National Law Journal: FTC’s First Action Against a Social Media ‘Influencer’ Might Not Be Last. “This week, the FTC brought its first enforcement action against an influencer—and took the opportunity to issue new guidance for disclosing the business relationships behind promotional social media posts. The FTC targeted Trevor ‘TmarTn’ Martin and Thomas ‘Syndicate’ Cassell, co-owners of the online gambling service CSGO Lotto, who allegedly endorsed the company without disclosing their joint ownership of it. According to the FTC, Martin and Cassell enjoy wide followings in the online gaming community and paid other well-known influencers thousands of dollars to promote their online gambling service on YouTube, Twitter and Facebook without requiring them to disclose the business deals behind the posts.”

RESEARCH & OPINION Algorithm uses Instagram posts to advise tourists on attractions most favoured by locals. “Programmers from ITMO University created a computer algorithm that guides tourists to places of interest that are most popular with locals based on their Instagram posts. To test the algorithm, the team analyzed Instagram photos taken in Saint Petersburg and compiled a list of museums, cafes, streets and event venues preferred by the residents of Russia’s northern capital, thus providing local suggestions to tourists. The results of the research were presented at the International Conference on Computational Science and published in Procedia Computer Science.”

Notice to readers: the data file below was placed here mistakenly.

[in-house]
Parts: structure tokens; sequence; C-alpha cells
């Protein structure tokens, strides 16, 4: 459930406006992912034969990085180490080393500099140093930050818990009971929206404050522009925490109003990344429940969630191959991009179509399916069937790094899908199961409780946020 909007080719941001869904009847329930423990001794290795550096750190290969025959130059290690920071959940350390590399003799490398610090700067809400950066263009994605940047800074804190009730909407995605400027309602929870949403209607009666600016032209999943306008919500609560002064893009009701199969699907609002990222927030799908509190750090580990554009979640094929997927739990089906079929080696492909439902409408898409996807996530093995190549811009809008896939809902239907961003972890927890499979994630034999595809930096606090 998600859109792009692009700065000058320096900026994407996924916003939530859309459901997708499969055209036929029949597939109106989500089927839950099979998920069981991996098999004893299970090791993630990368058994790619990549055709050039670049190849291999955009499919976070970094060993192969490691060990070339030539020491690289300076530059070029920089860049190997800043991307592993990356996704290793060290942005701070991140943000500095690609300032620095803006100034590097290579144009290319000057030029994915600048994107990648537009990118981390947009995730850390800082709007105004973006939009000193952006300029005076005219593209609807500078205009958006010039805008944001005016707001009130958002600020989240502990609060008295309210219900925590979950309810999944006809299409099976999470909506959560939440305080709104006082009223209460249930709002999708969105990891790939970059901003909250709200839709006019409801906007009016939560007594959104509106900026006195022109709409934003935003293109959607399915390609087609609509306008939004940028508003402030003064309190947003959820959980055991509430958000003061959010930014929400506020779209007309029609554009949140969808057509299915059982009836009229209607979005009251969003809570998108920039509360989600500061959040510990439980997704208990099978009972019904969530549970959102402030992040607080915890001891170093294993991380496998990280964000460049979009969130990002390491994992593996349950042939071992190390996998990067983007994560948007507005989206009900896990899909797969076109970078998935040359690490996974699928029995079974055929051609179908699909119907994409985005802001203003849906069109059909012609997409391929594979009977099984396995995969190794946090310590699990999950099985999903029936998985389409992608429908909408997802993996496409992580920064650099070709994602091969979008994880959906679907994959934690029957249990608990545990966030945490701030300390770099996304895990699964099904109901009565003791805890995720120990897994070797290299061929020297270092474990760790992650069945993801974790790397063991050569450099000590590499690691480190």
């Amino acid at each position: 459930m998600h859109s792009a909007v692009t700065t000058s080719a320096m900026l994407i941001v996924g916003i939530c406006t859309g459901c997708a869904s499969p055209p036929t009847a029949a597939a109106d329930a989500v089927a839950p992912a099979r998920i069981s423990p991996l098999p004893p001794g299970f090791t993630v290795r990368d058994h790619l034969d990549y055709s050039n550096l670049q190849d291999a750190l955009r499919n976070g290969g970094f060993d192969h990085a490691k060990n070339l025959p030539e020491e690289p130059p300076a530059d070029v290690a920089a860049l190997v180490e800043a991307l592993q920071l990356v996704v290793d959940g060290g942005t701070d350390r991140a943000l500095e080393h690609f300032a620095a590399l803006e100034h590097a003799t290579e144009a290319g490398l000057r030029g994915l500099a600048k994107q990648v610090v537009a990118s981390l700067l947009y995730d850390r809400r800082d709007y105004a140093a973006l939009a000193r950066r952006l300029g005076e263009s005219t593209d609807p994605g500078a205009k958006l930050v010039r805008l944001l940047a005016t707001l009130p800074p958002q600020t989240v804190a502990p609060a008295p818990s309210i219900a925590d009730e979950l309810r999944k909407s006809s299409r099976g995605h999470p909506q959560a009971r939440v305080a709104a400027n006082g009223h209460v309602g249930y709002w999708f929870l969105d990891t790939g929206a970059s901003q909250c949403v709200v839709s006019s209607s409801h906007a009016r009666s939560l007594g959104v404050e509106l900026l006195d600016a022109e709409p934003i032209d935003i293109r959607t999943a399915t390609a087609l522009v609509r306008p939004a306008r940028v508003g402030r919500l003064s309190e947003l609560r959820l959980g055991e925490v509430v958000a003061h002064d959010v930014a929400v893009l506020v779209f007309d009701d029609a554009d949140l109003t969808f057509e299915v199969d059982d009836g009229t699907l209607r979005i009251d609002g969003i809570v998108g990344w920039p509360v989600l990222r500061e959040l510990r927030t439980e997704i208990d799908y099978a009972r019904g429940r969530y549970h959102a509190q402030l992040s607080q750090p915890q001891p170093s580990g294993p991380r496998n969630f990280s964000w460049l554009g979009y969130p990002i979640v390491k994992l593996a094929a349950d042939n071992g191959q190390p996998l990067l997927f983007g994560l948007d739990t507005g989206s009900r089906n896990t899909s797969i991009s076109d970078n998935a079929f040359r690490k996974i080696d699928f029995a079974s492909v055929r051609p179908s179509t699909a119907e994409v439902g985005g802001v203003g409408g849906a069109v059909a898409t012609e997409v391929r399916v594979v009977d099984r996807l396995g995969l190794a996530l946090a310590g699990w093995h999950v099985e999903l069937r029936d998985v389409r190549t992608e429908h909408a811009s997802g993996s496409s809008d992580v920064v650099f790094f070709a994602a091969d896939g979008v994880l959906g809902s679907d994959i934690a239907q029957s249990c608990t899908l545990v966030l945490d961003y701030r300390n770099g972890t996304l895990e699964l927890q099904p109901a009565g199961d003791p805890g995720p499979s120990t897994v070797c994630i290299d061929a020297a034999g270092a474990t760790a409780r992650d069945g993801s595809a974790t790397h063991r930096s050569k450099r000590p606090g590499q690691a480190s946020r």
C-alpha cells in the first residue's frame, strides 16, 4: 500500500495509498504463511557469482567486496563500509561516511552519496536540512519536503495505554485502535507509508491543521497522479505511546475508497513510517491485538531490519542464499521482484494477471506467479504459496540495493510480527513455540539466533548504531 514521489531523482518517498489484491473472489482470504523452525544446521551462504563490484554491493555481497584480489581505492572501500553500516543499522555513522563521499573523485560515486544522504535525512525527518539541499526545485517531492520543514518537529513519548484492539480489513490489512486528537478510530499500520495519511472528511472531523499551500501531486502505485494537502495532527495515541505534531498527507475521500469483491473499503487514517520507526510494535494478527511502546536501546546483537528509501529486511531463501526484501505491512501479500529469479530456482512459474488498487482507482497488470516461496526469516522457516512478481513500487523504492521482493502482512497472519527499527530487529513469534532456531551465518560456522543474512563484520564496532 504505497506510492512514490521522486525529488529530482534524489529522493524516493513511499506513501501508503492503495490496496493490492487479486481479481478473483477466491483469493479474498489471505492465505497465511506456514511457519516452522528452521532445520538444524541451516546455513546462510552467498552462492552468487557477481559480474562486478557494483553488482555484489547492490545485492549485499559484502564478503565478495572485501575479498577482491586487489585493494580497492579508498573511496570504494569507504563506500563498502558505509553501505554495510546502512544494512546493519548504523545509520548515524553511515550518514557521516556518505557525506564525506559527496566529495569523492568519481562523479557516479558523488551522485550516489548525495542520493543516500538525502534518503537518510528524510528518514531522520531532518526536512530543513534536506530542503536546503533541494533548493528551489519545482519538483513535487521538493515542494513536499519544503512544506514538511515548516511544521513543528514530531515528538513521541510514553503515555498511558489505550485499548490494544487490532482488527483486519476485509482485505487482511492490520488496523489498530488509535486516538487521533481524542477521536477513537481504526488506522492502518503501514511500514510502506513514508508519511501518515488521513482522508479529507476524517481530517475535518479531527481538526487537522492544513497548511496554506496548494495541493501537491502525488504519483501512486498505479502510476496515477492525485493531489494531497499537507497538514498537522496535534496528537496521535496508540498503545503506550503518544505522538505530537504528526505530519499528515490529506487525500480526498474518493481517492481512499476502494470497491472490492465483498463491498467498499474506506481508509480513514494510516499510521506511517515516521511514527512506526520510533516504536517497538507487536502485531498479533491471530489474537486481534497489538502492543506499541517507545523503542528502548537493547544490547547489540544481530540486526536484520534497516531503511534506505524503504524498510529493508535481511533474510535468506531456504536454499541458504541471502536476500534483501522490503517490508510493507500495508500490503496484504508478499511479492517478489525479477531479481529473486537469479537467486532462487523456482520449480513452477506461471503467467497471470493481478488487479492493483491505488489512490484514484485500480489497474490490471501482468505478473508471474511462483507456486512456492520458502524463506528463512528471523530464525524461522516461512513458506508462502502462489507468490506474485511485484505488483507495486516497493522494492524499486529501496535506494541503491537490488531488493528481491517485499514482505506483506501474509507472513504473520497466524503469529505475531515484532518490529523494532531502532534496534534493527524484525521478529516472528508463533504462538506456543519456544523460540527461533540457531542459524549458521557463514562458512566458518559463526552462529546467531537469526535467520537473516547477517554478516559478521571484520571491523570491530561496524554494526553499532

Wired: Decentralized Social Networks Sound Great. Too Bad They’ll Never Work. “The power of giant platforms like Facebook, Google, and Twitter leads to problems ranging from the threat of government-ordered censorship to more subtle, algorithmic biases in the curation of content users consume. Moreover, as these platforms expand their reach, the ripple effects of exclusion can have serious consequences for people’s personal and professional lives, and users have no clear path to recourse. The platforms that host and inform our networked public sphere are unelected, unaccountable, and often impossible to audit or oversee. In response, there is a growing movement among free speech advocates to create new technology to address these concerns. ” Good morning, Internet…